Saturday Morning of Labor Day Weekend

“Poetry is not a means to an end, but a continuing engagement with being alive.” — Poet Kim Addonizio

After taking out the dog,
after feeding the dog,
after taking his pills,
after cleaning his eyeglasses,
after flossing and brushing,
after cleaning the dishes,
after making the coffee,
he sat and glanced at the clock.
In five minutes he would
turn on the radio and listen
to Saturday morning jazz.
Then he sat in the silence,
breathed deeply
and gave thanks.
Soon, he would read a few
meditations and poems.
A car went by,
a runner went by,
the sun reflected off the dune grass.
Through the closed window
he heard a bird.
He thought about the
holiday weekend in his resort
area — today, Sunday, Monday.
He, his wife and the
Chocolate Lab would be
staying pretty close to
base camp and not attempt a summit
of the “southeast ridge of Annapurna III,
one of the great unclaimed prizes
left in the Himalayas.”
Tuesday, he and his wife might go
for a bike ride to a really nice,
up and coming micro-brewery,
“Lord willin’ and the creek don’t rise.”

On to Glory? Didn’t They Die?

He read an account of three young
fellows, expert mountain/rock climbers,
who died in an avalanche. The article

profiled all three and their substantial
accomplishments. Along the way, grue-
some stories of the deaths of climbing

friends of the three were told. And then
the author made a short, partial list of
those in the treacherous sport who had

died on this mountain or that — seemed
to go on and on and on, death, death,
death and more death. Almost in every

paragraph, it seemed that death was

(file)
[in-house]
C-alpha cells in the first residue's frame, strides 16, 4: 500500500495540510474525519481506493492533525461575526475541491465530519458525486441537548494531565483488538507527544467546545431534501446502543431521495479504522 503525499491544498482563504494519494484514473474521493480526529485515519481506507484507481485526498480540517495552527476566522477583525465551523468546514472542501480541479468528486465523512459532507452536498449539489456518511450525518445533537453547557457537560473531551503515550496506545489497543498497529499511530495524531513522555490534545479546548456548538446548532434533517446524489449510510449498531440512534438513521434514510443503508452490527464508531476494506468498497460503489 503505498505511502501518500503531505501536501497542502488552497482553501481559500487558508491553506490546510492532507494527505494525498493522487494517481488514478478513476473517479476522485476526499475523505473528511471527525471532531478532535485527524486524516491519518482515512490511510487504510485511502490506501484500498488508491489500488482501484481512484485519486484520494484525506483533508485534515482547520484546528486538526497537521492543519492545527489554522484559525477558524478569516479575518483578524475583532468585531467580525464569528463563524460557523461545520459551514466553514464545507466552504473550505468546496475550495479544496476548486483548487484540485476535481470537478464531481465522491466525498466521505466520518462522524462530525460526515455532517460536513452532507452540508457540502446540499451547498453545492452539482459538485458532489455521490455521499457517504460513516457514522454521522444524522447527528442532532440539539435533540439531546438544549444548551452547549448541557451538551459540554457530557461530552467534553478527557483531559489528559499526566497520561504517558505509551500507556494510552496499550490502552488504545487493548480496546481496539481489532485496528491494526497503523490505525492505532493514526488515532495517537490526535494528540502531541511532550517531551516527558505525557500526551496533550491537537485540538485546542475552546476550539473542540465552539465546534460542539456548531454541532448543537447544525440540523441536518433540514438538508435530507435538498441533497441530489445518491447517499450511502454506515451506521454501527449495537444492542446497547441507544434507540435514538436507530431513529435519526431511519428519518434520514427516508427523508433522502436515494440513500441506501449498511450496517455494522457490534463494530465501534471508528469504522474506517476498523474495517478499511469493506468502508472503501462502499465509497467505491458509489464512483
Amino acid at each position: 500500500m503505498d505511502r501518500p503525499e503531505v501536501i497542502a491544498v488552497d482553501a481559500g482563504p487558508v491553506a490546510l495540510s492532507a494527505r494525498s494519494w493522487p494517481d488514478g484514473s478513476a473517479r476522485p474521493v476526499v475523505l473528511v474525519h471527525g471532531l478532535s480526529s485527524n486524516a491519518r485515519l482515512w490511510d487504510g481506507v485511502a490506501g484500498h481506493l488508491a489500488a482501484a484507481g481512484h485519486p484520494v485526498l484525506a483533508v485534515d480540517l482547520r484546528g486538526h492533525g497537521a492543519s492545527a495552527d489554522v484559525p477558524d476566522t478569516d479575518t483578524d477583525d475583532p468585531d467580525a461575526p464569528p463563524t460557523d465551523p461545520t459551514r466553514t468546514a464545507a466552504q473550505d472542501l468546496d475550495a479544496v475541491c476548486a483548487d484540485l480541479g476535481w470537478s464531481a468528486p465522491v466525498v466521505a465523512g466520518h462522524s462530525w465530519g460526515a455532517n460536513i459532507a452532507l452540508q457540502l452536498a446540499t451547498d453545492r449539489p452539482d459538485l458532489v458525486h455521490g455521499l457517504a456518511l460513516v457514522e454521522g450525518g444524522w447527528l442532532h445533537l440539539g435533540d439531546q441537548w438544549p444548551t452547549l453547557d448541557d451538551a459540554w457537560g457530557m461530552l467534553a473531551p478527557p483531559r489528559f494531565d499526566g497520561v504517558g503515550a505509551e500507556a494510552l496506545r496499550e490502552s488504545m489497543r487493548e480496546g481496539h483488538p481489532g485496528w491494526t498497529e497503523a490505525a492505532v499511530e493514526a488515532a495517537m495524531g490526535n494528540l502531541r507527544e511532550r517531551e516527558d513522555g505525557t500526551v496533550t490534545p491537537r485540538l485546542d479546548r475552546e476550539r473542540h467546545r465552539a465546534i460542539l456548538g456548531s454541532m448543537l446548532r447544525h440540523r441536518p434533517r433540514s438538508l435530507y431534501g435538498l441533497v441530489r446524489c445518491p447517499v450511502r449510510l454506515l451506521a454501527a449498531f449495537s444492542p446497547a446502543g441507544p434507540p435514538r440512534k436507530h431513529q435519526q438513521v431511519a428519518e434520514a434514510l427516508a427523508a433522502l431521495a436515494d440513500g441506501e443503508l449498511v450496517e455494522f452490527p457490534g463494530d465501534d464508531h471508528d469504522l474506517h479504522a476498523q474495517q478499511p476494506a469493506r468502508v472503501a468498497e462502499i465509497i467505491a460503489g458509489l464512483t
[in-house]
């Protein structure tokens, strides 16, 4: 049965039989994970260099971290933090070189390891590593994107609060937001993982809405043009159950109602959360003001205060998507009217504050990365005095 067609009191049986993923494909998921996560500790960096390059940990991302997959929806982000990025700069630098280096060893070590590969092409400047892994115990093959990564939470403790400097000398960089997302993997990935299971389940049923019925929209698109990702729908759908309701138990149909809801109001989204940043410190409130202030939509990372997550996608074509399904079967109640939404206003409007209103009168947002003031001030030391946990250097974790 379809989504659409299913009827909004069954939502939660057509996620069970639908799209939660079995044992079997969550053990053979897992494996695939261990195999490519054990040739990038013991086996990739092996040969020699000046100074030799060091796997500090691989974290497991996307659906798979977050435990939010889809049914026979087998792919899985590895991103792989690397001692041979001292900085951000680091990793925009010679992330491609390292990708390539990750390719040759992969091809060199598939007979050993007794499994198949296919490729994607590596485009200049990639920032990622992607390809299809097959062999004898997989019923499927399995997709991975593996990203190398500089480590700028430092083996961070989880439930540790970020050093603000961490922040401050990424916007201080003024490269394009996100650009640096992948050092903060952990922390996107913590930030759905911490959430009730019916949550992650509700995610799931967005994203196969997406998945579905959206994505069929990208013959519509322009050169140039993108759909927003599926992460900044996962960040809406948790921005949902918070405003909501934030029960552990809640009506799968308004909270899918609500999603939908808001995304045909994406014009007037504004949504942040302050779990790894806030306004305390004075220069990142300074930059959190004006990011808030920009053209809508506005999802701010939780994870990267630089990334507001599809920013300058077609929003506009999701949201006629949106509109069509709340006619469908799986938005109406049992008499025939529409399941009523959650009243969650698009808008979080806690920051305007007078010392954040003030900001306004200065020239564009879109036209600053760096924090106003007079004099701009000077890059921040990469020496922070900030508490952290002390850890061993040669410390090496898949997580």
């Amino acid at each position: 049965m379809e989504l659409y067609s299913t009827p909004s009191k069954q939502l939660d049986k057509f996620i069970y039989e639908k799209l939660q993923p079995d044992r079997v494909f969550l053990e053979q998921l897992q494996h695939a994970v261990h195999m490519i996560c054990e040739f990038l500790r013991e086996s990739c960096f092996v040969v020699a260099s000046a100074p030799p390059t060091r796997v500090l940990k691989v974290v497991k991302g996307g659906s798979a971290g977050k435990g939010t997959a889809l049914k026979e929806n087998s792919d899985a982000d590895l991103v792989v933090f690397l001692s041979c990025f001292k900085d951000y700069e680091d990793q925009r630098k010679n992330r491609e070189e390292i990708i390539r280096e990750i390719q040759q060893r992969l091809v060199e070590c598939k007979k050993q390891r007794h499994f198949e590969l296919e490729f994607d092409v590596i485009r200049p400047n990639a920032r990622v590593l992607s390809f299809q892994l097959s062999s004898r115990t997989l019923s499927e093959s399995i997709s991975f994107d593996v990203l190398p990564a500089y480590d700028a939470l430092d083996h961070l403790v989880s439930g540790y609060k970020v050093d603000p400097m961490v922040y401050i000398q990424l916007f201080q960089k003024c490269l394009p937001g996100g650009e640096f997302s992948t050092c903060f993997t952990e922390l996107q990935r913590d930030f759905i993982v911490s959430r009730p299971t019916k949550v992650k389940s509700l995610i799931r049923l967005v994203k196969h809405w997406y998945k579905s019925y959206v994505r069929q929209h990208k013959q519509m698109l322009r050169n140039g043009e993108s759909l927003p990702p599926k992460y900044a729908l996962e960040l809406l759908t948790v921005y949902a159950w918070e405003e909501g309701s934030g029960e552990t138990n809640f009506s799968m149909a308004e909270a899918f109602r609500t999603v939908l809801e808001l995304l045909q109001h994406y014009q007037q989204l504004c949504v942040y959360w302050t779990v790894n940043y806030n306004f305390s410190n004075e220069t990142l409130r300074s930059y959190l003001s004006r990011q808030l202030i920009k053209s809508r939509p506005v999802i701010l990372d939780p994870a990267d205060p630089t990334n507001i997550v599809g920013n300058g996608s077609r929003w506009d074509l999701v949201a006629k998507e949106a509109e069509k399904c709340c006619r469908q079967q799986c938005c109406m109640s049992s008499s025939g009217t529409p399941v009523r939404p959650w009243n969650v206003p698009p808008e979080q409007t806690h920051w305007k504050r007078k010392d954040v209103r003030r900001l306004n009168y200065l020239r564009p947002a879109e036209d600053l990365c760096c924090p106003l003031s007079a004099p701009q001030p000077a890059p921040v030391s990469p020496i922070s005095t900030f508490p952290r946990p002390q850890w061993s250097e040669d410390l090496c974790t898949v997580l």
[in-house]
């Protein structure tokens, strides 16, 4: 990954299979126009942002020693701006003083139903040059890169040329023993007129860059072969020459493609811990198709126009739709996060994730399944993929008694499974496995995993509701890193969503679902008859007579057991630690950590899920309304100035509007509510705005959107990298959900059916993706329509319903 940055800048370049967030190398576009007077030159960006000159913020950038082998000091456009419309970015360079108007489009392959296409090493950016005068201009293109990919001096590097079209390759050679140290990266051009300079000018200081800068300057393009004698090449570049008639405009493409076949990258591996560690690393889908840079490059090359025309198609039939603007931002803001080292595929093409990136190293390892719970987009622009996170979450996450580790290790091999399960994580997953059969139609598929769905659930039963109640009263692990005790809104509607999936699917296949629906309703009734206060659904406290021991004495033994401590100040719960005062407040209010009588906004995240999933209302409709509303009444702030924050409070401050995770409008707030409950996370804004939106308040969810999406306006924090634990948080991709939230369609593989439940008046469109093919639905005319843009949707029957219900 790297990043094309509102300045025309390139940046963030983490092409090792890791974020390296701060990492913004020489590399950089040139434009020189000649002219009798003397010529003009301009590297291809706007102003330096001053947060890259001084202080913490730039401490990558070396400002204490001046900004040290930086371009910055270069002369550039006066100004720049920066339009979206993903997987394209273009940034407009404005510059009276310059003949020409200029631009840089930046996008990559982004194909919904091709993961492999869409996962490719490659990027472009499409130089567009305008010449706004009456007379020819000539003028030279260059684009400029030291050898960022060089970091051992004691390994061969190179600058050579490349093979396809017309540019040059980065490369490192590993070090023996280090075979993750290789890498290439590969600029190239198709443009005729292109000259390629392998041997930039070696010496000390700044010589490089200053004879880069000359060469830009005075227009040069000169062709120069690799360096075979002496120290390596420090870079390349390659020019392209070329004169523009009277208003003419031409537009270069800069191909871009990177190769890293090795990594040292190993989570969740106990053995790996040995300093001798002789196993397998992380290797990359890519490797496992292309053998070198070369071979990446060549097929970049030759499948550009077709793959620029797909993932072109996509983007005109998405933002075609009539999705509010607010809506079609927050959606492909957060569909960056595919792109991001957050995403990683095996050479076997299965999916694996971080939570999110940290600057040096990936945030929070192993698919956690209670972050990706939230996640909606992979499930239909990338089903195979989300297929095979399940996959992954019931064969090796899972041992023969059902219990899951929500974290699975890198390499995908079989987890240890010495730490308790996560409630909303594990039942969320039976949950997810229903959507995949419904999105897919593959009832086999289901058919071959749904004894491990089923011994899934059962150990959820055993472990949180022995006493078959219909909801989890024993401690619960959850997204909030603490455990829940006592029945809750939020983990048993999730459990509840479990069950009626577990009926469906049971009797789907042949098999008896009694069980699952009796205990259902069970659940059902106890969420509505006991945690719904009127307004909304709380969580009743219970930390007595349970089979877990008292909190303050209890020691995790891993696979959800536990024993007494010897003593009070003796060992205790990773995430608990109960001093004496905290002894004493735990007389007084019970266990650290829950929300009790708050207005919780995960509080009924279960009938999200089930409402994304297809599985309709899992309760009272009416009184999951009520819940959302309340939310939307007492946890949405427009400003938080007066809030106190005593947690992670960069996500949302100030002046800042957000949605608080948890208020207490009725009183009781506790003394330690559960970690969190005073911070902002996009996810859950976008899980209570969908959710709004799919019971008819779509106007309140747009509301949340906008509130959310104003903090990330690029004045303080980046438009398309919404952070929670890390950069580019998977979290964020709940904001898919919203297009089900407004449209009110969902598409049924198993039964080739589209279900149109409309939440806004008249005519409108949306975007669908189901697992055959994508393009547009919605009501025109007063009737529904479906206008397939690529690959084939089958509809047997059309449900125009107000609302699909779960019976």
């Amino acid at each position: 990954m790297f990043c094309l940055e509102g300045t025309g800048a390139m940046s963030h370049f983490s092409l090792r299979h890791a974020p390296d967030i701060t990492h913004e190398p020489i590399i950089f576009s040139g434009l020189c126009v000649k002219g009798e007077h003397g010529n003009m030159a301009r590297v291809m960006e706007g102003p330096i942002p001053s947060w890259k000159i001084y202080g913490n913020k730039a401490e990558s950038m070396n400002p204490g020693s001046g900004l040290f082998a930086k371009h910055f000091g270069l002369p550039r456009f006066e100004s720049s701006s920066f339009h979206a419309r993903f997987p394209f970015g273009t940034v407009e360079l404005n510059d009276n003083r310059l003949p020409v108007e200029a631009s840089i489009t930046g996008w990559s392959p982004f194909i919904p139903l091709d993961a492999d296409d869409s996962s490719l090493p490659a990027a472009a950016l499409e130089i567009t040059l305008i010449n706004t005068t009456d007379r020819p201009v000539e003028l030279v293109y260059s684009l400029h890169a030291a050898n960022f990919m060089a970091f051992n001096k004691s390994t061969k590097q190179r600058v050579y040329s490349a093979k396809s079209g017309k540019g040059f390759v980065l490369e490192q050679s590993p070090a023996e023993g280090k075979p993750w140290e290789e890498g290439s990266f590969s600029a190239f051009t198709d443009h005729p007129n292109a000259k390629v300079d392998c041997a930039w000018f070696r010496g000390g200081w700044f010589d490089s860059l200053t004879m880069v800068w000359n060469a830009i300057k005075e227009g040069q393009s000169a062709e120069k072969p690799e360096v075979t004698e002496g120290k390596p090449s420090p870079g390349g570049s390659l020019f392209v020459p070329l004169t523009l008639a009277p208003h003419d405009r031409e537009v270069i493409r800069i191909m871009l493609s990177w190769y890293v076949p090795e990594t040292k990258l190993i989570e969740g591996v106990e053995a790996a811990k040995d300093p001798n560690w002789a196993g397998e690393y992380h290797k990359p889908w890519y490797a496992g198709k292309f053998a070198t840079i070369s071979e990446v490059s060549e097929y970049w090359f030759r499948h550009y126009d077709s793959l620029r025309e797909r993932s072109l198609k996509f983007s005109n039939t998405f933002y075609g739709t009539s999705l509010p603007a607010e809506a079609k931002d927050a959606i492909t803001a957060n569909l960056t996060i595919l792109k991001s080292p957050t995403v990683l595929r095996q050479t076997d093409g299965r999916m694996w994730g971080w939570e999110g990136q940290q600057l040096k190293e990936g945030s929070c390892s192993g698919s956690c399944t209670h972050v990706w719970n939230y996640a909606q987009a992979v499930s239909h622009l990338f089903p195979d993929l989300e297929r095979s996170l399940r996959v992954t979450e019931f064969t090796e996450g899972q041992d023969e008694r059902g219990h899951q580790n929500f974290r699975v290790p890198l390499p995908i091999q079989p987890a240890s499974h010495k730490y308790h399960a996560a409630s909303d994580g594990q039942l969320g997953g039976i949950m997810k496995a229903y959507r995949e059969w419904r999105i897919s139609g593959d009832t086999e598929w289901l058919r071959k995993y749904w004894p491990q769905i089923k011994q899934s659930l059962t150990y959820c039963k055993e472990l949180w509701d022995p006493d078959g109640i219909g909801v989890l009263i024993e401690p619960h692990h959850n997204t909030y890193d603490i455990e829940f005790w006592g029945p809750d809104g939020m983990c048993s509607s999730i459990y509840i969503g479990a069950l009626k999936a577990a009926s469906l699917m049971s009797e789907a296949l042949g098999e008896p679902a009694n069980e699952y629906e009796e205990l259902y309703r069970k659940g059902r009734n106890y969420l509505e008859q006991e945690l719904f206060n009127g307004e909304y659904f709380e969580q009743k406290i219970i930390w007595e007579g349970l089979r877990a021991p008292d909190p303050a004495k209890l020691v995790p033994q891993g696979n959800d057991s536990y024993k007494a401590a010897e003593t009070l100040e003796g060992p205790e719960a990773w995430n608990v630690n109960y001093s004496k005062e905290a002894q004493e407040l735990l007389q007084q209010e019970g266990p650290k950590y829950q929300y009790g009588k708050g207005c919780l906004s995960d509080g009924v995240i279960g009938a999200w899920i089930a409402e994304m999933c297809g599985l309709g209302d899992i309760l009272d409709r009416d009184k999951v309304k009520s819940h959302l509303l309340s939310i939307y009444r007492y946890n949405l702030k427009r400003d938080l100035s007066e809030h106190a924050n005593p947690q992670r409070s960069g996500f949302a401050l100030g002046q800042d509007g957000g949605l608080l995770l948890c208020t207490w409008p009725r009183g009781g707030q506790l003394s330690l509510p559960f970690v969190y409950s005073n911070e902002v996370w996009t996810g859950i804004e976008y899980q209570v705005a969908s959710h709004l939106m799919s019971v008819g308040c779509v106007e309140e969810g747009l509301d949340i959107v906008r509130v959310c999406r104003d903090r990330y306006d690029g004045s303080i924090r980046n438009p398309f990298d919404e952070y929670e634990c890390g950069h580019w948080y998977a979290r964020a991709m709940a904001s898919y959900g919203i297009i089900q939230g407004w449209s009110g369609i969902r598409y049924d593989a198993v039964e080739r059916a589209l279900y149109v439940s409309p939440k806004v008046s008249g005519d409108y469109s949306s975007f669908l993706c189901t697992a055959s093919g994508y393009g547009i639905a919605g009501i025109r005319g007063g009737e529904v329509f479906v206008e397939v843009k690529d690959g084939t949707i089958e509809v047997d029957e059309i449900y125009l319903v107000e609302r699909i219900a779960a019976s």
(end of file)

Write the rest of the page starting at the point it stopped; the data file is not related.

mentioned, grief was visited. When the
article ended, the reader looked below the

writer’s name: Filed To: Climbing, Canada
Search and Rescue, Mountaineering,
Athletes, Survival. That’s right, the last

word is survival not death. They didn’t
survive; they died. The word death appears
nowhere in the “Filed to.” It is ubiquitous

in the article. Is such subject matter so
hard to face and name — I guess they just
passed away; were lost; simply went on to

glory to be with their Lord as they write
in the obituaries of the last of the old,
ethnic, evangelical Christians in the

once ethnically dominated town. Why
didn’t they just call it what it was? It
wasn’t survival; it was death —

sudden, tragic death.

The Occupant and His Pet Bird

The pretend head of the free world,
who loves caging innocent children
and separating them from their
parents, is now handing out death
sentences to innocent, legal,
juvenile residents of the United
States who are here for treat-
ment of dire medical conditions
without which they will die by
kicking them out of the country
posthaste — a diabolical plan
undoubtedly hatched by the occu-
pant’s devilish pet, a bird — the
Bald Miller, a rare, six-foot, flight-
less Aves with a zero-chambered
heart and a sadistic bird brain.
Why couldn’t the occupant have
a pet dog like the Clintons’ sweet
Chocolate Labrador Retriever
“Buddy” or the Obamas’ beautiful
Portuguese Water Dog “Bo”? Un-
fortunately, if this occupant had
a dog, it would be a rabid pit bull.
They say pet dogs reflect their
adopter’s personality.

The Gift of Loving Notes in a Time of Great Fear

After a frightening encounter with anger
slipping into hate, the man opened his
email to be greeted by love in the form

of meditations — the first written by
a friend acknowledging that right now
we are a nation in fear and stating that

“perfect love perfectly casts out fear” —
“perfect” being closer to “complete”
than the highest quality of achievement